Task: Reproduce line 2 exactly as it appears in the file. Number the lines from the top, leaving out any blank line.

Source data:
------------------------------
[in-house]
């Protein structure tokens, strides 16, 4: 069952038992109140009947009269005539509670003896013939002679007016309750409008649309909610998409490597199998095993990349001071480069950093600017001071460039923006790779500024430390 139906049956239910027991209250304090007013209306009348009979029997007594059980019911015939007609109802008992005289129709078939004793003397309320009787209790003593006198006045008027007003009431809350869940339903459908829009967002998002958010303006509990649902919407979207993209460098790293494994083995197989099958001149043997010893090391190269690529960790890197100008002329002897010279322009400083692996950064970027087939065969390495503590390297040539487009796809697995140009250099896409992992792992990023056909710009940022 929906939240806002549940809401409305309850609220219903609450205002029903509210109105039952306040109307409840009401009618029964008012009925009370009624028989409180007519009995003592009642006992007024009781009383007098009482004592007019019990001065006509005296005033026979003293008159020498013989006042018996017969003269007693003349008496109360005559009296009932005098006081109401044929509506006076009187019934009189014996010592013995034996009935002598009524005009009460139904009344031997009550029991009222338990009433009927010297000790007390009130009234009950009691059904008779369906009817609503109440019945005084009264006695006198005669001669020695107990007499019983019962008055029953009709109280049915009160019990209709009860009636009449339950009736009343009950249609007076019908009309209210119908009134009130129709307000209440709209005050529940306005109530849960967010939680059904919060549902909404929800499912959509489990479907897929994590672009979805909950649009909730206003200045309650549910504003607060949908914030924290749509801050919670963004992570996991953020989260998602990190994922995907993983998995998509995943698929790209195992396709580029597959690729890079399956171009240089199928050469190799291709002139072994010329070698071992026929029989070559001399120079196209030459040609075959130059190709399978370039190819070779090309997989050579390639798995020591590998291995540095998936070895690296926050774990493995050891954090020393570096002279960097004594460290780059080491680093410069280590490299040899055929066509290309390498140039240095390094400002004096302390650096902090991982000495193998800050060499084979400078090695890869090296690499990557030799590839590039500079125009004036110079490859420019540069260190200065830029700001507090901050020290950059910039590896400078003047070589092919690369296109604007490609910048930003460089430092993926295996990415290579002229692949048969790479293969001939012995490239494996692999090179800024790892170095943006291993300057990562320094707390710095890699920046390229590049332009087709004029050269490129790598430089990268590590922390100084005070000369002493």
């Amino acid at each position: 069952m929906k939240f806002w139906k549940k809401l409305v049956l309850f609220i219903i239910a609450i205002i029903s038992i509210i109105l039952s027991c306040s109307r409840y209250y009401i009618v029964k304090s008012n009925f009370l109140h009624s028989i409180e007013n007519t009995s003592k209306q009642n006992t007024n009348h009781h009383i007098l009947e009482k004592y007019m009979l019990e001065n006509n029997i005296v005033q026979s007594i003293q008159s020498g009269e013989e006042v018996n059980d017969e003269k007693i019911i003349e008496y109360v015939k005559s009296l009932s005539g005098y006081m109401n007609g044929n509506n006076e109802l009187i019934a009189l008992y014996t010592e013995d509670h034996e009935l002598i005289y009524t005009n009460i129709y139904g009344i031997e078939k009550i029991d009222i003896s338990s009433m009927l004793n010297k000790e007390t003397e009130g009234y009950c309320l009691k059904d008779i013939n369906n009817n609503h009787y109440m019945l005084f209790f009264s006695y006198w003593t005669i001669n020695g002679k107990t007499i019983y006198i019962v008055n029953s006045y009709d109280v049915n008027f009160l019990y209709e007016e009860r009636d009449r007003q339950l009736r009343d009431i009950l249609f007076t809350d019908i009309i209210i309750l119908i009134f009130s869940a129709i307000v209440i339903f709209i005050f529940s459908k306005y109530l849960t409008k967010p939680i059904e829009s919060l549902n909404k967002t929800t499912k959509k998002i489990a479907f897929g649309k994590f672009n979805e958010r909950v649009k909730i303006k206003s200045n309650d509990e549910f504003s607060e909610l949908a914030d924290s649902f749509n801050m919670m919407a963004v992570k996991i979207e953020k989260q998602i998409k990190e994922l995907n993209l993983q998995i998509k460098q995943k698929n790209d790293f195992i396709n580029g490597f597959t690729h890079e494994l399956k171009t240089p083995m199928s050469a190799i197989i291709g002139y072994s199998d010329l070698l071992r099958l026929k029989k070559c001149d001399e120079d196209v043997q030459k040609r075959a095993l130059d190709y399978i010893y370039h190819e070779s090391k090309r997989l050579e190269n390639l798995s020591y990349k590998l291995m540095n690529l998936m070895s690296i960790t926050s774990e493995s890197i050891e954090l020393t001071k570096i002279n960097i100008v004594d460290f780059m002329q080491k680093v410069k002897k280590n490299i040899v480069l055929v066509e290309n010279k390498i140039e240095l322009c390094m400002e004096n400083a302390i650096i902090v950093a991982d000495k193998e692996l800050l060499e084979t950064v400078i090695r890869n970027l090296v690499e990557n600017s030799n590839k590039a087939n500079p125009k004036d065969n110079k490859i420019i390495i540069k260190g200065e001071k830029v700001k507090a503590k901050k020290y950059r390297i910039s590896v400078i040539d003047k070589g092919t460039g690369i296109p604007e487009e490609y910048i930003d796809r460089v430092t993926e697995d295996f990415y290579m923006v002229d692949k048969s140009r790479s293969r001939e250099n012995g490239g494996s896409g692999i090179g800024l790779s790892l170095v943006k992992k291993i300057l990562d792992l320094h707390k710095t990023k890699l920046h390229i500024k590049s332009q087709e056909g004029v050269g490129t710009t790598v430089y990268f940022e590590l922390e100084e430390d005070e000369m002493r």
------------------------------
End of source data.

């Protein structure tokens, strides 16, 4: 069952038992109140009947009269005539509670003896013939002679007016309750409008649309909610998409490597199998095993990349001071480069950093600017001071460039923006790779500024430390 139906049956239910027991209250304090007013209306009348009979029997007594059980019911015939007609109802008992005289129709078939004793003397309320009787209790003593006198006045008027007003009431809350869940339903459908829009967002998002958010303006509990649902919407979207993209460098790293494994083995197989099958001149043997010893090391190269690529960790890197100008002329002897010279322009400083692996950064970027087939065969390495503590390297040539487009796809697995140009250099896409992992792992990023056909710009940022 929906939240806002549940809401409305309850609220219903609450205002029903509210109105039952306040109307409840009401009618029964008012009925009370009624028989409180007519009995003592009642006992007024009781009383007098009482004592007019019990001065006509005296005033026979003293008159020498013989006042018996017969003269007693003349008496109360005559009296009932005098006081109401044929509506006076009187019934009189014996010592013995034996009935002598009524005009009460139904009344031997009550029991009222338990009433009927010297000790007390009130009234009950009691059904008779369906009817609503109440019945005084009264006695006198005669001669020695107990007499019983019962008055029953009709109280049915009160019990209709009860009636009449339950009736009343009950249609007076019908009309209210119908009134009130129709307000209440709209005050529940306005109530849960967010939680059904919060549902909404929800499912959509489990479907897929994590672009979805909950649009909730206003200045309650549910504003607060949908914030924290749509801050919670963004992570996991953020989260998602990190994922995907993983998995998509995943698929790209195992396709580029597959690729890079399956171009240089199928050469190799291709002139072994010329070698071992026929029989070559001399120079196209030459040609075959130059190709399978370039190819070779090309997989050579390639798995020591590998291995540095998936070895690296926050774990493995050891954090020393570096002279960097004594460290780059080491680093410069280590490299040899055929066509290309390498140039240095390094400002004096302390650096902090991982000495193998800050060499084979400078090695890869090296690499990557030799590839590039500079125009004036110079490859420019540069260190200065830029700001507090901050020290950059910039590896400078003047070589092919690369296109604007490609910048930003460089430092993926295996990415290579002229692949048969790479293969001939012995490239494996692999090179800024790892170095943006291993300057990562320094707390710095890699920046390229590049332009087709004029050269490129790598430089990268590590922390100084005070000369002493």